Among rookies, only Elias Pettersson has scored more at even-strength this season, with 18 in 853:55 minutes (one goal per 47:26 at even strength), and Toronto’s Andreas Johnsson also has 17 even-strength goals in just 738:16 (one goal per 43:26 minutes).

There are a couple of caveats to this, one that favors the Carolina rookie and one that doesn’t.

First, Svechnikov is by far the youngest of the three players — he won’t turn 19 until March 26 — while Pettersson is already 20.3 and Johnsson is 24.3. On the other end of it, Svechnikov is among the league leaders with four empty-net goals (teammate Sebastian Aho and Johnsson’s teammate Zach Hyman led the league through Thursday’s games with five). Johnsson has one and Pettersson doesn’t have any.

Category 3: Speaking of doing damage at even strength, Aho is on pace for the most even-strength points in a season since the team relocated to North Carolina. Through 69 games, Aho has 50 even-strength points, behind only Eric Staal (56 in 2005-06) and Ray Whitney (53 in 2006-07) with 13 games to go.

It’s unlikely anyone will ever catch the franchise-record 81 even-strength points Mike Rogers had with the Whalers in 1979-80. Only one player in the NHL this season is averaging more than a point per game at even strength: Chicago’s Patrick Kane, who has 71 in his first 69 games. As for the NHL mark, Wayne Gretzky holds the top seven spots on the even-strength points in a season list, topping out with 147 in 1981-82.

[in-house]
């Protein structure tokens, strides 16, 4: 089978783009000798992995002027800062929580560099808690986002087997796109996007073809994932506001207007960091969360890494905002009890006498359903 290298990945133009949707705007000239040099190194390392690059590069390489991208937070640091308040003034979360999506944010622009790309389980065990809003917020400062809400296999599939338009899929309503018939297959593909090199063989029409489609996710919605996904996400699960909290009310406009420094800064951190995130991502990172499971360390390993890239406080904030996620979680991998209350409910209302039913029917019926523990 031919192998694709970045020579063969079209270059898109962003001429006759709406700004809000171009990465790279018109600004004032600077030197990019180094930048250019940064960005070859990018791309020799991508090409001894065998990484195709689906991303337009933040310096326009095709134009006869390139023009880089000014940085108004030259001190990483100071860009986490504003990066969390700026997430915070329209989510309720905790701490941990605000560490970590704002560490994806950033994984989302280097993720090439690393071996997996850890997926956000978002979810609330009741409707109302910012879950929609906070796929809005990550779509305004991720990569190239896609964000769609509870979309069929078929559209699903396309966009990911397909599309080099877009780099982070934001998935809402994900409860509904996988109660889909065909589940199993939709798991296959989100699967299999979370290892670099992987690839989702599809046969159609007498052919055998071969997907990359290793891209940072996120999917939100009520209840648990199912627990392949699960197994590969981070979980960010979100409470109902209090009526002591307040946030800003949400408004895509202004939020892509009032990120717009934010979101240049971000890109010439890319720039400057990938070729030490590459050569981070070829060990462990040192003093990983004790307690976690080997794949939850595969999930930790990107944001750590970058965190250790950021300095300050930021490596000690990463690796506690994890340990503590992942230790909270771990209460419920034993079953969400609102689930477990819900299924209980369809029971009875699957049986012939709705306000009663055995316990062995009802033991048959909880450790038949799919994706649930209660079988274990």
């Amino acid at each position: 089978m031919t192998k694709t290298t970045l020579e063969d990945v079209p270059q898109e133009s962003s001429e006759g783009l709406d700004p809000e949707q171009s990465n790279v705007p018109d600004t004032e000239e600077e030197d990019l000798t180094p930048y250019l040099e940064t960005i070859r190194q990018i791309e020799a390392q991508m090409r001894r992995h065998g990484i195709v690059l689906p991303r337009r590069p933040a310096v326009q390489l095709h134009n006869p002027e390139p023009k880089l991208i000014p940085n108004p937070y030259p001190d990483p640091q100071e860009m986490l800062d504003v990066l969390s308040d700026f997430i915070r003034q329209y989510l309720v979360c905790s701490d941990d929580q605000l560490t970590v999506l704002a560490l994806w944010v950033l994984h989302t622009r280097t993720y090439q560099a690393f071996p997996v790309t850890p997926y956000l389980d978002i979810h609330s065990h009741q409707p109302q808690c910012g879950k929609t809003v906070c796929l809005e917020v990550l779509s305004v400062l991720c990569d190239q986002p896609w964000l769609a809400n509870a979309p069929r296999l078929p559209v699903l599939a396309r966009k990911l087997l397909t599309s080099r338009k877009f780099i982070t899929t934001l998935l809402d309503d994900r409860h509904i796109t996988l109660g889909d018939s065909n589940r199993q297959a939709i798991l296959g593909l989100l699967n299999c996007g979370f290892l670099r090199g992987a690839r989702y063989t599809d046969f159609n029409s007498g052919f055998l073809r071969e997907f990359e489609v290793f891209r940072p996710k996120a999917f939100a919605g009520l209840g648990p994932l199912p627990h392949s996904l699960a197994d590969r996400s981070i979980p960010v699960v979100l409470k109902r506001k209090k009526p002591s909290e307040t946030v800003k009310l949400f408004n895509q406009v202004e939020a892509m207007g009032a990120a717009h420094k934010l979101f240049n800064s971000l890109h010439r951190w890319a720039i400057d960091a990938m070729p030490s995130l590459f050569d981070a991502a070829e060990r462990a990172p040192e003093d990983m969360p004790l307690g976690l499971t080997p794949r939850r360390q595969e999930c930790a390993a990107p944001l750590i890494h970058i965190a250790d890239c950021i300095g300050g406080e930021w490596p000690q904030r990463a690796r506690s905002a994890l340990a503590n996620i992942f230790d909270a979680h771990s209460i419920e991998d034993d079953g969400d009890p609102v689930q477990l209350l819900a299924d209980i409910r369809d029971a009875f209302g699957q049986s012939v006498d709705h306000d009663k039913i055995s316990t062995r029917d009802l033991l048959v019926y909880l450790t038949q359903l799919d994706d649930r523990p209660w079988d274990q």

Category 4: It’s happened somewhat quietly, but Carolina’s special teams have moved comfortably to the middle of the pack. Through Thursday’s games, the Hurricanes’ power play is ranked 20th at 17.4 percent, while the penalty kill is sixth at 81.9 percent. When totaled, that’s 99.3 — right around the 100 mark that I would say is the benchmark for acceptable.

Since Feb. 6, the Carolina power play is 11 of 48 (22.9 percent) and the PK has killed 38 of 42 (90.5 percent).